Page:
Some years ago, the primary school in Elizabeth Vale in South Australia had a major problem with bullying.
The underlying stresses facing both students and staff were not hard to find. ‘The Vale’ is at the heart of what has been described as Adelaide’s ‘rust belt’ where old industries go to die and unemployment and poverty are the norm.
In 1996 a new teacher arrived. Lisa Jane O’Connor had been working in curriculum development but had applied to come to the Vale because she was passionately committed to giving opportunities to children of the underclass and because she was impressed with the Principal at the time. Within a few years, O’Connor was herself appointed Principal of the school, a position she held until the end of 2005.
There is a difference between advising on curriculum and classroom teaching. The first problems she had to face were the bullying, the anger and the noise level. ‘Kids were yelling, staff were yelling, parents were yelling’, she says:
I went to the Principal on the first day and said ‘Holy Shit!’ No one’s got any power and they’re all trying to get it. It’s like being in a war zone. Nobody was listening. It was amazing and not because of the kids. I loved the kids to death.
One of the problems facing the school was the discontented staff. In common with the employment practices of most State Education Departments, some of the staff had not wanted to teach there but had been dumped unceremoniously with inadequate support in what can only be described as an ‘unfortunate learning environment’. O’Connor explains:
Even though they hated the place the staff acted as if it belonged to them and they therefore had the right to make every decision around its life. Whereas I believed that the school belongs to its community and all of us are just people who pass through.
O’Connor adopted the Brotherhood of St Laurence’s ‘Four Power’ model as she worked to give the school community (especially parents and children) power over information, resources, decision-making and their relationships.
According to O’Connor, the big break through came from the children:
We started to freak people out by saying that we’d set up a student team, a staff team and a family team, and that each of those teams would research the school from their own perspective. So students went away and talked to students about resources and information and decision making. We asked them to research ‘bullying’ and they came back and said, ‘We’ve found a definition of bullying we really like.’ When I asked them what it was, they said ‘Repeated use of power to coerce someone to do something.’ And then they looked at us and said: ‘That’s what school is!’ And we realised that if you’re going to stop bullying, you’ve got to first stop bullying by adults.
The resulting revolution in the approach to teaching and learning at the Vale meant that, for a brief time, the school became an international beacon for best practice in education. But bullies can operate even more effectively in bureaucracies than they do down dark allies and O’Connor’s position was not renewed at the end of 2005. The resulting political furore, led by the newly empowered school community, has led to a South Australian Parliamentary Inquiry. This Inquiry, established 21 June 2006, has yet to bring down its report.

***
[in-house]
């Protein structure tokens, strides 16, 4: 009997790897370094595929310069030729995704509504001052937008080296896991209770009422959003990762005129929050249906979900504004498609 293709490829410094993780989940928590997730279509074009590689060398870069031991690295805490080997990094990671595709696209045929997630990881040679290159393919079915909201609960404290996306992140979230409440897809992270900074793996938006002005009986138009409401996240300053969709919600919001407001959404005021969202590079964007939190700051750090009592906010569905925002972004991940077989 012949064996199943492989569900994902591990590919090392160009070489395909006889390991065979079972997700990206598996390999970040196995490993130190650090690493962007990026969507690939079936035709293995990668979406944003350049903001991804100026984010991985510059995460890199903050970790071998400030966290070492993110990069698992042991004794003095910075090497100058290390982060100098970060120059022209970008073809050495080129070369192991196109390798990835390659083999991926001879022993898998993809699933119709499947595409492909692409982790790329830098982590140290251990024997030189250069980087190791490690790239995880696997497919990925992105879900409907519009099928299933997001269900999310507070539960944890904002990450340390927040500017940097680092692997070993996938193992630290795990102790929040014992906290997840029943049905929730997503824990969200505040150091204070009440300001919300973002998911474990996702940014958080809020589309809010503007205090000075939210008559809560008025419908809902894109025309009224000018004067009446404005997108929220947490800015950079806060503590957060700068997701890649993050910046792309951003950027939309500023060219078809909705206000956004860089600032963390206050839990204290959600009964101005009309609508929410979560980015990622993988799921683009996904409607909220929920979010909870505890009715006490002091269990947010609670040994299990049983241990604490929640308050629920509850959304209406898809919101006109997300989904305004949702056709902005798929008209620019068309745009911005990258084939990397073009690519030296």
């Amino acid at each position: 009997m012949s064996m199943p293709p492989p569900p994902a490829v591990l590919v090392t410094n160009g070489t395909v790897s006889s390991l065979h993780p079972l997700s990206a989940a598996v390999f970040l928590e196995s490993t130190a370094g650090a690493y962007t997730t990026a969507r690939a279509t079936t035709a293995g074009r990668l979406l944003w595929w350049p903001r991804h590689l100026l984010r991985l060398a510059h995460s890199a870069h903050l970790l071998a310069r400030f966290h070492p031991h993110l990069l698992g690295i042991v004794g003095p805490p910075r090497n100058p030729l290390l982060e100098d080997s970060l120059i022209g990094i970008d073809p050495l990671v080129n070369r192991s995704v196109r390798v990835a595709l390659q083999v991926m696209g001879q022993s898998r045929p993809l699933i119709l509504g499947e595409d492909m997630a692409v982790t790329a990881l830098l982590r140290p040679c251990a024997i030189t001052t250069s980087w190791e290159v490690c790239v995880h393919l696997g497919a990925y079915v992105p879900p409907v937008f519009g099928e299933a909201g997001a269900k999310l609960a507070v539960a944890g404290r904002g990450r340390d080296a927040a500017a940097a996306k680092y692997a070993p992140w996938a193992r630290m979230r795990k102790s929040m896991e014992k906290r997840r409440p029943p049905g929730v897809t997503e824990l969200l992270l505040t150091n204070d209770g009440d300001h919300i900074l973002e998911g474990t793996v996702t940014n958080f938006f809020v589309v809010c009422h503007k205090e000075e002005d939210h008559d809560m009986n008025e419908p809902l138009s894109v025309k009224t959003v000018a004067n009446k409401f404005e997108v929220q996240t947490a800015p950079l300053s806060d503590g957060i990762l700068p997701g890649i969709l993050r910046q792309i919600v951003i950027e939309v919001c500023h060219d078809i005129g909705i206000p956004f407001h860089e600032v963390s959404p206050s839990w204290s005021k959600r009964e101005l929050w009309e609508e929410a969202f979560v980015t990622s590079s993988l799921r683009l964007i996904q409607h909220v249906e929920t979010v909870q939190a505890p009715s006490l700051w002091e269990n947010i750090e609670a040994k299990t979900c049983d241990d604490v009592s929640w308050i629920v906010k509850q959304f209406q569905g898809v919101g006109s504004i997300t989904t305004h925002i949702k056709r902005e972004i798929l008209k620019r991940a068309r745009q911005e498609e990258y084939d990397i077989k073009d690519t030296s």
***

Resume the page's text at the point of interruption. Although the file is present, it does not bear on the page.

Other schools have successfully adopted policies to reduce bullying and to create an inclusive school community. At about the same time that O’Connor was listening to her students at Elizabeth Vale, I began to hear of the new Principal of St Andrew’s Cathedral School in Sydney.
The boys were puzzled. Traditionally, when boys hurt each other they were given detention, and resumed their battles where they couldn’t be caught. Phillip Heath, the new Principal, was making them hold hands, as though they were little children, until they resolved their differences. He did more than that. He rebuilt the interior of the school, replacing solid walls with glass as a part of new anti-bullying policies. ‘If we take it as a given that power will express itself psychologically, then we need sensible systems to express power in a safe way’, Heath says.
Make sure your environment is open. Very open. There were nooks and crannies everywhere [when Heath first came to the school]. There were hidden spaces. Locker rooms that were very dark and closed in. We just ripped the guts out of them, we ripped the whole school out. We’ve often been accused of creating an aquarium, not just a fish bowl. Glass everywhere, so that everything that’s going on in a room, beside a locker, even on the roof, can be seen. It’s simple, but a very critical thing.
But even more crucial is the nature of leadership. As Heath says, a Principal needs ‘to send out a lot of messages that say — you don’t express your power that way. And be very firm if [bullying]happens. You prosecute it. And you don’t have your teachers talk down to the kids, or get away with bullying either.’
This is the problem facing the Prime Minister in his bludgeoning campaign against school bullies.
As a national leader, he spearheads a culture where bullying by Government, especially in Parliament, has become the norm. How on earth can Howard rant at education authorities on the need to become caring and sharing by requiring them to detail all accounts of bullying, when he has Peter Costello as his Deputy and Tony Abbott as leader of Government Business in the House? How can he order schools to provide a nurturing environment when he gives a limp tap on the wrist to that arch playground bully, Bill Heffernan?
If the Prime Minister genuinely wants to stop bullying in schools he will have to start by modifying his own behaviour and that of his subordinates. Then people might be prepared to listen to him.
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